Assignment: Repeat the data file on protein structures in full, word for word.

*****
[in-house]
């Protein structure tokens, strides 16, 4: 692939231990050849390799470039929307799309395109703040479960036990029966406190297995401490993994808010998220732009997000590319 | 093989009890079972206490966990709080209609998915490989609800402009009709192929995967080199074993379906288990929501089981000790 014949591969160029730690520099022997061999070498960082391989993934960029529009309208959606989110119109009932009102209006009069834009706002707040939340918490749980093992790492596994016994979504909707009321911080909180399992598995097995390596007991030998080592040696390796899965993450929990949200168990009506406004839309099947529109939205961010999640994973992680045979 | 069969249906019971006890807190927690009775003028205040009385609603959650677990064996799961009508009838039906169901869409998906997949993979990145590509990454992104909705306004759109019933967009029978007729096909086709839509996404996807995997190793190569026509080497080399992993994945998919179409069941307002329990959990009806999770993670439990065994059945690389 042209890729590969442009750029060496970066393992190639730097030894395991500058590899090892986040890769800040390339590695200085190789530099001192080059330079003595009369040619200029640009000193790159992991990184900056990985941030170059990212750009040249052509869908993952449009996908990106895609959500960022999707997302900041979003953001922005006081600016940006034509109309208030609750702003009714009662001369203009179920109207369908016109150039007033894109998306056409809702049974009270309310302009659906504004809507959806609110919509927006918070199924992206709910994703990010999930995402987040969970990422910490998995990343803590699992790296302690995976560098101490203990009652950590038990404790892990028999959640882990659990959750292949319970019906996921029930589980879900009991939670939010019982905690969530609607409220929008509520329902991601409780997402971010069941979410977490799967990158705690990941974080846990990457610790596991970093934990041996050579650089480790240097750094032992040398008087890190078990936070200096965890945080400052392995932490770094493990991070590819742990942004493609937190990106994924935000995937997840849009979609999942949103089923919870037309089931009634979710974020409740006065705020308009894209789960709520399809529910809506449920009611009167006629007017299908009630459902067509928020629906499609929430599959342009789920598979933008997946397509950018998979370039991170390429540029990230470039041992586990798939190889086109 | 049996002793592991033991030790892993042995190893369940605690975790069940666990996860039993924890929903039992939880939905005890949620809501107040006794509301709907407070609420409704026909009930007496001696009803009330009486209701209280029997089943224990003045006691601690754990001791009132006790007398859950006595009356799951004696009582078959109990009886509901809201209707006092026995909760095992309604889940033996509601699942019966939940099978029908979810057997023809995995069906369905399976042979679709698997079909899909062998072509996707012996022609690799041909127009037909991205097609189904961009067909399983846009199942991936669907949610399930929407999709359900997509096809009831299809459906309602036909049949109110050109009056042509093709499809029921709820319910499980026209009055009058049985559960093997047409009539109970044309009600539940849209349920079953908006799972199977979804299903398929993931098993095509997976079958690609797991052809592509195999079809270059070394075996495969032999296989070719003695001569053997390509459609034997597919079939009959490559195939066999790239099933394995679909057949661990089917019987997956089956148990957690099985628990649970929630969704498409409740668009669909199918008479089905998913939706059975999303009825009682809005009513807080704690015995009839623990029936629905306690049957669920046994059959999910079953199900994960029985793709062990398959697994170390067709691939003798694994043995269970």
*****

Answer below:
[in-house]
């Protein structure tokens, strides 16, 4: 692939231990050849390799470039929307799309395109703040479960036990029966406190297995401490993994808010998220732009997000590319 | 093989009890079972206490966990709080209609998915490989609800402009009709192929995967080199074993379906288990929501089981000790 014949591969160029730690520099022997061999070498960082391989993934960029529009309208959606989110119109009932009102209006009069834009706002707040939340918490749980093992790492596994016994979504909707009321911080909180399992598995097995390596007991030998080592040696390796899965993450929990949200168990009506406004839309099947529109939205961010999640994973992680045979 | 069969249906019971006890807190927690009775003028205040009385609603959650677990064996799961009508009838039906169901869409998906997949993979990145590509990454992104909705306004759109019933967009029978007729096909086709839509996404996807995997190793190569026509080497080399992993994945998919179409069941307002329990959990009806999770993670439990065994059945690389 042209890729590969442009750029060496970066393992190639730097030894395991500058590899090892986040890769800040390339590695200085190789530099001192080059330079003595009369040619200029640009000193790159992991990184900056990985941030170059990212750009040249052509869908993952449009996908990106895609959500960022999707997302900041979003953001922005006081600016940006034509109309208030609750702003009714009662001369203009179920109207369908016109150039007033894109998306056409809702049974009270309310302009659906504004809507959806609110919509927006918070199924992206709910994703990010999930995402987040969970990422910490998995990343803590699992790296302690995976560098101490203990009652950590038990404790892990028999959640882990659990959750292949319970019906996921029930589980879900009991939670939010019982905690969530609607409220929008509520329902991601409780997402971010069941979410977490799967990158705690990941974080846990990457610790596991970093934990041996050579650089480790240097750094032992040398008087890190078990936070200096965890945080400052392995932490770094493990991070590819742990942004493609937190990106994924935000995937997840849009979609999942949103089923919870037309089931009634979710974020409740006065705020308009894209789960709520399809529910809506449920009611009167006629007017299908009630459902067509928020629906499609929430599959342009789920598979933008997946397509950018998979370039991170390429540029990230470039041992586990798939190889086109 | 049996002793592991033991030790892993042995190893369940605690975790069940666990996860039993924890929903039992939880939905005890949620809501107040006794509301709907407070609420409704026909009930007496001696009803009330009486209701209280029997089943224990003045006691601690754990001791009132006790007398859950006595009356799951004696009582078959109990009886509901809201209707006092026995909760095992309604889940033996509601699942019966939940099978029908979810057997023809995995069906369905399976042979679709698997079909899909062998072509996707012996022609690799041909127009037909991205097609189904961009067909399983846009199942991936669907949610399930929407999709359900997509096809009831299809459906309602036909049949109110050109009056042509093709499809029921709820319910499980026209009055009058049985559960093997047409009539109970044309009600539940849209349920079953908006799972199977979804299903398929993931098993095509997976079958690609797991052809592509195999079809270059070394075996495969032999296989070719003695001569053997390509459609034997597919079939009959490559195939066999790239099933394995679909057949661990089917019987997956089956148990957690099985628990649970929630969704498409409740668009669909199918008479089905998913939706059975999303009825009682809005009513807080704690015995009839623990029936629905306690049957669920046994059959999910079953199900994960029985793709062990398959697994170390067709691939003798694994043995269970």